WHY DON’T WE STOP AND SMELL THE ROSES?

Have you ever heard the expression, “Stop and smell the roses?” Do you know that sensation when the fragrance hits your nostrils and suddenly everything else in the world fades away? Now approaching my middle age, I can say I have stopped, and how sweet the roses smell. At this time last year, I began writing answers to questions on an application to enter into a guide training program with the Association for Nature and Forest Therapy (ANFT).

“What are your personal and professional goals? Tell a story about a tree that you have known that has been significant to you in some way. What practices or strategies do you use for self-development and to maintain mental, emotional, and spiritual wellness?” These questions I carried for a few months as I clarified my vision.

The goal was to become a certified guide in an emerging practice known as forest bathing. The people of Japan call it Shinrin yoku—to bathe in the atmosphere of the forest. As defined by the ANFT, “Forest Therapy is a pathway to personal health and well-being, as well as one towards pro-environmental and pro-social change at a societal level. In urbanized and digitized environments, Forest Therapy is very simply a method for re-introducing people to the forest and other natural environments. As people become estranged from nature, Forest Therapy becomes an increasingly important way to just get people outside, so that their bodies can access essential stimuli like sunlight, fresh air, and organic compounds released by plants, such as terpenes and phytoncides.”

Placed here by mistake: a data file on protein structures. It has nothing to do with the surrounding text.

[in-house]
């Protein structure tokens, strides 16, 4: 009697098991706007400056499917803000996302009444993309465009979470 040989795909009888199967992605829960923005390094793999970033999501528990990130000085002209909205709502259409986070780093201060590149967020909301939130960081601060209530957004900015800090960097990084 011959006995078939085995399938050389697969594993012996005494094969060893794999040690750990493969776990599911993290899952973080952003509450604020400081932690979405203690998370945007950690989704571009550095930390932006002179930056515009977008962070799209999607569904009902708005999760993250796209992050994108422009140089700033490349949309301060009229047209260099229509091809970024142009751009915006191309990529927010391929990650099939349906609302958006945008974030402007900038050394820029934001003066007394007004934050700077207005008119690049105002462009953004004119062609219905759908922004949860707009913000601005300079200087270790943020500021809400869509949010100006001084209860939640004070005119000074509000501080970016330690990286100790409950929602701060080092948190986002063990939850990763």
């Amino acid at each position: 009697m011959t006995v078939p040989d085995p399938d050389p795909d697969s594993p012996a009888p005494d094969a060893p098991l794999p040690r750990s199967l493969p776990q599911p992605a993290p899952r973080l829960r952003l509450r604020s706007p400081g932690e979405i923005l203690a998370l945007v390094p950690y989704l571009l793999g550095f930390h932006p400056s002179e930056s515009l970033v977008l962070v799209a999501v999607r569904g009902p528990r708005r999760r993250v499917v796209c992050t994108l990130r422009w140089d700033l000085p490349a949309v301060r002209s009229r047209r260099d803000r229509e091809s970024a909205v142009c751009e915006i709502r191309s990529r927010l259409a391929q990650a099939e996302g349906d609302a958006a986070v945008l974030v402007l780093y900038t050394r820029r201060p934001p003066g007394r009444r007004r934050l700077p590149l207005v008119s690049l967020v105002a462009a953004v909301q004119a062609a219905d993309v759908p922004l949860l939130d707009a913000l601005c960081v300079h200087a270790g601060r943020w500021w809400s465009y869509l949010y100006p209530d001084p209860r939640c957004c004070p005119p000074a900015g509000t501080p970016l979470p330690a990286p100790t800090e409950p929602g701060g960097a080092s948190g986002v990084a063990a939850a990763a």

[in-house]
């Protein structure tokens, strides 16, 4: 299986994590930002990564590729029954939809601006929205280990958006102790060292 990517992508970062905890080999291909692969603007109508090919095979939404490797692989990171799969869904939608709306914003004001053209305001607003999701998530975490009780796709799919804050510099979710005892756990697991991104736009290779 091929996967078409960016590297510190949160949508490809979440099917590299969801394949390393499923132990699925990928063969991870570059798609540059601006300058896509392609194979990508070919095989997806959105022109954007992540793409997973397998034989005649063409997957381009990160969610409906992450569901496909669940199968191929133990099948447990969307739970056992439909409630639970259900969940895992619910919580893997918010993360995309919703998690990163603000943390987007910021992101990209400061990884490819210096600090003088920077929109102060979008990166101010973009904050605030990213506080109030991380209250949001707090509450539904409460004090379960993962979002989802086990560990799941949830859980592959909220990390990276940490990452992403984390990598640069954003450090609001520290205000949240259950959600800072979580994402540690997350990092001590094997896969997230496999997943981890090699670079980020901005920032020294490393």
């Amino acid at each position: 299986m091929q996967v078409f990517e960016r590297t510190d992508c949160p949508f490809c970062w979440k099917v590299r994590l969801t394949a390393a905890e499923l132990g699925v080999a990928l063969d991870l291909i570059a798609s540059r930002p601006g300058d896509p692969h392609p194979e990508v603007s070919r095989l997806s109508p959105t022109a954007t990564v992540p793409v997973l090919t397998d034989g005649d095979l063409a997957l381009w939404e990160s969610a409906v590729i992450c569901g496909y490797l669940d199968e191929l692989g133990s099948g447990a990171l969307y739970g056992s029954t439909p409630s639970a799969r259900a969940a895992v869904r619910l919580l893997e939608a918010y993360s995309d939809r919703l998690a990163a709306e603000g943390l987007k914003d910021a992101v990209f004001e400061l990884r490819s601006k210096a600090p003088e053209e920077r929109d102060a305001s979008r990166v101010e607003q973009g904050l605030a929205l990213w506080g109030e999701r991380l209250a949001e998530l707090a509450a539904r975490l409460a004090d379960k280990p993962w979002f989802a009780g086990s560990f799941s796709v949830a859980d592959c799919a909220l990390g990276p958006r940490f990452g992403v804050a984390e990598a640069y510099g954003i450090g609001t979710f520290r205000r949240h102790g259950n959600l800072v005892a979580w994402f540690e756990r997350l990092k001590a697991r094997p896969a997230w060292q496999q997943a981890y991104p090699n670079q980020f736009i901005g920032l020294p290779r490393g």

So what does a forest bathing session look like? I like to call it a “mini retreat.” First you sign up, a guide greets you at the chosen location, and then the group embarks on a gentle walk, usually no longer than one quarter mile in length. Over the course of two to three hours, a guide offers “invitations” which are simple, open-ended prompts to connect with nature through one of the senses. After laying out some ground rules for the sharing circle, a guide creates the container in which participants can feel at ease to share what they are noticing. Participants are reminded that silence is also a valid form of sharing. There are always communal snacks and a tea ceremony at the end.